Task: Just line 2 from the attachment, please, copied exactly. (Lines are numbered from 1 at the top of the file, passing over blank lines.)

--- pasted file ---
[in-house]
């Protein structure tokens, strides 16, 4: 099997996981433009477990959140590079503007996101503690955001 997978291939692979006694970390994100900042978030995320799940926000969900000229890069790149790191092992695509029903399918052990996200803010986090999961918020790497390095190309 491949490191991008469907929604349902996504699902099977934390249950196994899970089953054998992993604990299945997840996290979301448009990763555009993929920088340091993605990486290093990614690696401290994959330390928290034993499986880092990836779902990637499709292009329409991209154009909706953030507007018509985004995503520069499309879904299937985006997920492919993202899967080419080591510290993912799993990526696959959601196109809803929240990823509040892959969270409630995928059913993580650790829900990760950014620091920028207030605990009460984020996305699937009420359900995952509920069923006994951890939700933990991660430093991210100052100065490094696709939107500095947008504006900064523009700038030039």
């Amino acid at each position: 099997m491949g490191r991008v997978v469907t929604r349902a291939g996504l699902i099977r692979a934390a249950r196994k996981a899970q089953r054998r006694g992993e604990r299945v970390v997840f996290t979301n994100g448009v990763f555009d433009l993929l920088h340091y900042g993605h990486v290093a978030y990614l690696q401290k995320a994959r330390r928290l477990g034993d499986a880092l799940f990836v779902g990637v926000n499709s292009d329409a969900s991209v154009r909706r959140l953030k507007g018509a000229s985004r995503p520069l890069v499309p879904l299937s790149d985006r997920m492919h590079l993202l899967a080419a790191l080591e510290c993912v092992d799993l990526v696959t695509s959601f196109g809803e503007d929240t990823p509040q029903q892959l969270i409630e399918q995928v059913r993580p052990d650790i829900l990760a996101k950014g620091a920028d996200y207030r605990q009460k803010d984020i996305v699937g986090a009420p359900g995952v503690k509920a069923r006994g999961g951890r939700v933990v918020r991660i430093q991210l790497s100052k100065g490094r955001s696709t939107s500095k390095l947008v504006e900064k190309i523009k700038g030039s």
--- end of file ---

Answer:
């Protein structure tokens, strides 16, 4: 099997996981433009477990959140590079503007996101503690955001 997978291939692979006694970390994100900042978030995320799940926000969900000229890069790149790191092992695509029903399918052990996200803010986090999961918020790497390095190309 491949490191991008469907929604349902996504699902099977934390249950196994899970089953054998992993604990299945997840996290979301448009990763555009993929920088340091993605990486290093990614690696401290994959330390928290034993499986880092990836779902990637499709292009329409991209154009909706953030507007018509985004995503520069499309879904299937985006997920492919993202899967080419080591510290993912799993990526696959959601196109809803929240990823509040892959969270409630995928059913993580650790829900990760950014620091920028207030605990009460984020996305699937009420359900995952509920069923006994951890939700933990991660430093991210100052100065490094696709939107500095947008504006900064523009700038030039």